Decorating Movement Trays for War of the Ring

090502wotrtrays89aMovement trays for War of the Ring can be enhanced with all sorts of decorative additions. This adds to the look of the army, particularly if the additions are themed to match the army.

Brian shows off his newly learned modelling skills, by creating trays specifically designed for his Army of the Dead. See some photos of his work in progress as he masters the art of shaping green stuff.


Click on any photo below to see a larger version of the photo.

Movement Trays

Movement trays are an essential part of War of the Ring. It is no good spending lots of time on painting the figures and then just putting them into unpainted movement trays. Preparing the movement trays in the same way as you would the bases of the figures makes them match in nicely.

What works even better if you then add decorative touches to the movement trays. Items such as arrows in the ground, discarded shields or weapons can add a nice finishing touch.

Brian decided that he wanted to add skeletal parts and weapons to the trays for his Army of the Dead. The idea is to make it look as if some more of them are starting to appear out of the ground. The photos show the work in progress. Check out the skeletal hand gripping the edge of the tray as it emerges to pull itself out of the ground.


 Initial Coats

When you are happy with the result, spray the completed tray with black to undercoat it. Allow the paint to dry thoroughly. Then give the tray a heavy dry brush. For large areas like this, I use student acrylic paints that you buy in a tube from an art & craft store or a newsagent. An alternative is to buy pots of sample paints from a hardware store. The aim here is to not spend much money. Buying the higher quality paints in very small pots gets too expensive if you are covering many trays or large areas of scenery.

The first colour I use is Burnt Sienna; a standard artists colour. This is a slightly darker brown than Games Workshop's Bestial Brown. I like to cover the holes for the bases as well, although some people prefer to leave it black or dark brown. It is your choice. I prefer to colour it the same as the rest of the base so it blends in to the scenery better when their are casualties and figures have been removed from the trays. If you are going to paint the holes, then angle the paint brush and paint the tray from several directions to ensure the paint also is on the vertical sides of the holes.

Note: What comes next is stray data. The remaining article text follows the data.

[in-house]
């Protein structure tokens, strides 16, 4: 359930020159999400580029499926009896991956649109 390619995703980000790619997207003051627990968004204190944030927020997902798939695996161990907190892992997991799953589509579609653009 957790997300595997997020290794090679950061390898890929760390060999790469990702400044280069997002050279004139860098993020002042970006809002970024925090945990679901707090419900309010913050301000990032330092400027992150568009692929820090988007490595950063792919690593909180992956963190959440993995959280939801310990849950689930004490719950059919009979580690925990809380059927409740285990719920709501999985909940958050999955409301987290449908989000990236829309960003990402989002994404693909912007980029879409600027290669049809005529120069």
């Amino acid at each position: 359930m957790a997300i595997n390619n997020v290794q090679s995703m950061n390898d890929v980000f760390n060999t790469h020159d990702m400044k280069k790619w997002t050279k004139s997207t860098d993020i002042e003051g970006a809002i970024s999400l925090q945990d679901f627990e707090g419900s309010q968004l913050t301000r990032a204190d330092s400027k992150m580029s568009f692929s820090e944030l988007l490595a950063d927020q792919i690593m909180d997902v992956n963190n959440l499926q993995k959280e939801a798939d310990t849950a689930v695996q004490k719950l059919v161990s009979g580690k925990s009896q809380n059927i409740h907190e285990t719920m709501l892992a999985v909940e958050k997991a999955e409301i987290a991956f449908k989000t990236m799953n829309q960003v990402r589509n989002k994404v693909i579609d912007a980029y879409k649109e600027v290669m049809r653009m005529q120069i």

Layers of Dirt

Drybrush more and more lightly once each layer is dry. Use less pressure on the brush and ensure that most of the paint has been wiped off the brush.

After the Burnt Sienna, I use Raw Sienna (a light yellowish brown that is a little lighter than Vermin Brown). Then Yellow Oxide (a yellow with a tinge of brown. It is like a mix of 2 or 3 parts of Bubonic Brown to 1 part of Vomit Brown).

Finally I use White, or an Off-white. The latter can be made by mixing White with a touch of Yellow Oxide thrown in. Careful - a little yellow goes a long way. For the Army of the Dead bases I used more white highlighting than on my other bases. This was to represent the crushed and disintegrating bones which had mixed with the soil.


Painting Details

Now you are ready to paint the details. First the bones. This is easy. Because the details have already been painted the same of the base, the bones are nearly there. Just add a medium drybrush of Bleached Bone, being careful not to lose the shadowing of layers of brown that you have already built up. A final mix Bleached Bone and White just on the high points will finish them off nicely.

Shields and weapons should be painted as you normally do, but be careful not to paint too far onto dirt. If you do, then you can always cover it with some grass, instead of going to the effort to repaint.

The final touch is to add some grass. I use water based Polymer Matt Varnish dabbed on with an old paintbrush to define the areas I want the grass. I obtain this from an art & craft store in 250ml screw topped containers. It dries quickly with a matt finish and dries clear, despite how white it looks in the container. I do not use watered down PVA because that dries slightly milky and sligihtly shiny. Howevr, if you are giving the whole base a spray coat of matt varnish, then it does not matter which you use.

And finally a picture of the finished base, with some Army of the Dead ready to wreak havoc amongst the faint hearted.


Bases decorated by Brian Baynes and painted by John Shaw.